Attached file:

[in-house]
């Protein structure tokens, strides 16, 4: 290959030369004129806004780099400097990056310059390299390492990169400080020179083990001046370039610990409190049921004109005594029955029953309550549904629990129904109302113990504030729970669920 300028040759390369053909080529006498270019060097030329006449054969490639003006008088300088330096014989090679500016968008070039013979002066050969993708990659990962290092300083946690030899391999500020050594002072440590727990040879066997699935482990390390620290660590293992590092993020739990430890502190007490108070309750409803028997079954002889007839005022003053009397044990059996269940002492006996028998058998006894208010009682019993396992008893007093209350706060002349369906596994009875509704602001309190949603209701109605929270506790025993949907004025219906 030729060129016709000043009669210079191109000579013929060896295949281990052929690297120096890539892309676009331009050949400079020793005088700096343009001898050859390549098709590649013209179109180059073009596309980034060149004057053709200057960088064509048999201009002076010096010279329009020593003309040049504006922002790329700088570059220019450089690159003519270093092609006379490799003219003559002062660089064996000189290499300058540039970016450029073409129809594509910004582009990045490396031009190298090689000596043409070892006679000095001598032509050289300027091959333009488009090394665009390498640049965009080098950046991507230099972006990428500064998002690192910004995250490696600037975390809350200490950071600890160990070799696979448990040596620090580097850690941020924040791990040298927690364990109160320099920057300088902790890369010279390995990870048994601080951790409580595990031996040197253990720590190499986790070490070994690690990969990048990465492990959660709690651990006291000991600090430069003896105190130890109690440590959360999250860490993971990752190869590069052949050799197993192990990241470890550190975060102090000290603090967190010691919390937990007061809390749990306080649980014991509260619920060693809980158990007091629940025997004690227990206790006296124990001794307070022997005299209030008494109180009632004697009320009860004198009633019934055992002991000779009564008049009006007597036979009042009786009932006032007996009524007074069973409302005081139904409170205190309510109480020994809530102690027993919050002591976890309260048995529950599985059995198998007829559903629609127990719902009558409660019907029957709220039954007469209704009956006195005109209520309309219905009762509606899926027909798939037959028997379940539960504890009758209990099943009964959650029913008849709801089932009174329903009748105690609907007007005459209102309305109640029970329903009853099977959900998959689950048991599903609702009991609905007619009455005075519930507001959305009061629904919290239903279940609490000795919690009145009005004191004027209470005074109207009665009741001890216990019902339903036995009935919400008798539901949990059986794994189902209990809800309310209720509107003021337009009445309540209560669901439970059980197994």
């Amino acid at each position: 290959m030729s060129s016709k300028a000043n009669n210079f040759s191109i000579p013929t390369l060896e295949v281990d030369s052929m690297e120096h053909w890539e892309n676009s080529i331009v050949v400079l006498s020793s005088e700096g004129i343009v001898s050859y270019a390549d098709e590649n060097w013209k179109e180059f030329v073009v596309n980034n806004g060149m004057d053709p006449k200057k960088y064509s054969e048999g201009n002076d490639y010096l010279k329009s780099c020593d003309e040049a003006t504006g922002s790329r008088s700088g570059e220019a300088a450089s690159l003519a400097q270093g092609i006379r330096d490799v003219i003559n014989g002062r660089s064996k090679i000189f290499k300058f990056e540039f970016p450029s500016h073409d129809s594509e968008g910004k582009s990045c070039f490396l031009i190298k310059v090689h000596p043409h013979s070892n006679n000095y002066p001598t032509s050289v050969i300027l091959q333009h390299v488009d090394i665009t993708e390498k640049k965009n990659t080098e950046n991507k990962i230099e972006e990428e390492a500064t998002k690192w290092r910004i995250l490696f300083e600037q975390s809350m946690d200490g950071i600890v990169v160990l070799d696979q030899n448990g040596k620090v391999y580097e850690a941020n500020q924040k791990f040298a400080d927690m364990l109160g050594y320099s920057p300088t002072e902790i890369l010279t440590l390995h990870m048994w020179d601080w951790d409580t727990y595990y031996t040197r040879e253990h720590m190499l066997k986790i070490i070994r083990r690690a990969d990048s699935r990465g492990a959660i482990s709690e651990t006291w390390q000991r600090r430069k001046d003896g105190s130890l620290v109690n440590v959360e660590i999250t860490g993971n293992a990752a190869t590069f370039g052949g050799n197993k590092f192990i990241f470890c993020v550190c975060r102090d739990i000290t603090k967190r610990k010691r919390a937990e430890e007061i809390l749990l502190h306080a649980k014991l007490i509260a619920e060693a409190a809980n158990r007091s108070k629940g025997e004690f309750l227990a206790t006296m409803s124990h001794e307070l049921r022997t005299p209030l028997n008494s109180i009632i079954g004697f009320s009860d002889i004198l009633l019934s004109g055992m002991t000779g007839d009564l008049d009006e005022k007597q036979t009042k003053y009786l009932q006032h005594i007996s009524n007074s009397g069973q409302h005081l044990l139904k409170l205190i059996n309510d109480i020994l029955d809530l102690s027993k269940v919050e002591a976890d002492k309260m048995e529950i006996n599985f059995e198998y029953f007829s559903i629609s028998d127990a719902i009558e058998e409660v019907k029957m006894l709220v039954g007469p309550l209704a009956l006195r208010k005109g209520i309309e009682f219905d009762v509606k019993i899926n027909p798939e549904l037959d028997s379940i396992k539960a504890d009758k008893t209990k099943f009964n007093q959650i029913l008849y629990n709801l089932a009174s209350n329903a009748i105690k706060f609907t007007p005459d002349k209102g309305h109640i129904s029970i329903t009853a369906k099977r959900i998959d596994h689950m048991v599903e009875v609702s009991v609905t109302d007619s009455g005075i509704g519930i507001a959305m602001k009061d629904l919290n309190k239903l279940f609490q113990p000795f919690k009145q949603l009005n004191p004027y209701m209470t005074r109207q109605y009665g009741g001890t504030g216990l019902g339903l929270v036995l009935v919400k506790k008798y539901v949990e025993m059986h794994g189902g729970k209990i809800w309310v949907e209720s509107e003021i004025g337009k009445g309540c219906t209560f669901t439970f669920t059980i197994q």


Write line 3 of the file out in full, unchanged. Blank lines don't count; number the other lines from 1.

């Amino acid at each position: 290959m030729s060129s016709k300028a000043n009669n210079f040759s191109i000579p013929t390369l060896e295949v281990d030369s052929m690297e120096h053909w890539e892309n676009s080529i331009v050949v400079l006498s020793s005088e700096g004129i343009v001898s050859y270019a390549d098709e590649n060097w013209k179109e180059f030329v073009v596309n980034n806004g060149m004057d053709p006449k200057k960088y064509s054969e048999g201009n002076d490639y010096l010279k329009s780099c020593d003309e040049a003006t504006g922002s790329r008088s700088g570059e220019a300088a450089s690159l003519a400097q270093g092609i006379r330096d490799v003219i003559n014989g002062r660089s064996k090679i000189f290499k300058f990056e540039f970016p450029s500016h073409d129809s594509e968008g910004k582009s990045c070039f490396l031009i190298k310059v090689h000596p043409h013979s070892n006679n000095y002066p001598t032509s050289v050969i300027l091959q333009h390299v488009d090394i665009t993708e390498k640049k965009n990659t080098e950046n991507k990962i230099e972006e990428e390492a500064t998002k690192w290092r910004i995250l490696f300083e600037q975390s809350m946690d200490g950071i600890v990169v160990l070799d696979q030899n448990g040596k620090v391999y580097e850690a941020n500020q924040k791990f040298a400080d927690m364990l109160g050594y320099s920057p300088t002072e902790i890369l010279t440590l390995h990870m048994w020179d601080w951790d409580t727990y595990y031996t040197r040879e253990h720590m190499l066997k986790i070490i070994r083990r690690a990969d990048s699935r990465g492990a959660i482990s709690e651990t006291w390390q000991r600090r430069k001046d003896g105190s130890l620290v109690n440590v959360e660590i999250t860490g993971n293992a990752a190869t590069f370039g052949g050799n197993k590092f192990i990241f470890c993020v550190c975060r102090d739990i000290t603090k967190r610990k010691r919390a937990e430890e007061i809390l749990l502190h306080a649980k014991l007490i509260a619920e060693a409190a809980n158990r007091s108070k629940g025997e004690f309750l227990a206790t006296m409803s124990h001794e307070l049921r022997t005299p209030l028997n008494s109180i009632i079954g004697f009320s009860d002889i004198l009633l019934s004109g055992m002991t000779g007839d009564l008049d009006e005022k007597q036979t009042k003053y009786l009932q006032h005594i007996s009524n007074s009397g069973q409302h005081l044990l139904k409170l205190i059996n309510d109480i020994l029955d809530l102690s027993k269940v919050e002591a976890d002492k309260m048995e529950i006996n599985f059995e198998y029953f007829s559903i629609s028998d127990a719902i009558e058998e409660v019907k029957m006894l709220v039954g007469p309550l209704a009956l006195r208010k005109g209520i309309e009682f219905d009762v509606k019993i899926n027909p798939e549904l037959d028997s379940i396992k539960a504890d009758k008893t209990k099943f009964n007093q959650i029913l008849y629990n709801l089932a009174s209350n329903a009748i105690k706060f609907t007007p005459d002349k209102g309305h109640i129904s029970i329903t009853a369906k099977r959900i998959d596994h689950m048991v599903e009875v609702s009991v609905t109302d007619s009455g005075i509704g519930i507001a959305m602001k009061d629904l919290n309190k239903l279940f609490q113990p000795f919690k009145q949603l009005n004191p004027y209701m209470t005074r109207q109605y009665g009741g001890t504030g216990l019902g339903l929270v036995l009935v919400k506790k008798y539901v949990e025993m059986h794994g189902g729970k209990i809800w309310v949907e209720s509107e003021i004025g337009k009445g309540c219906t209560f669901t439970f669920t059980i197994q």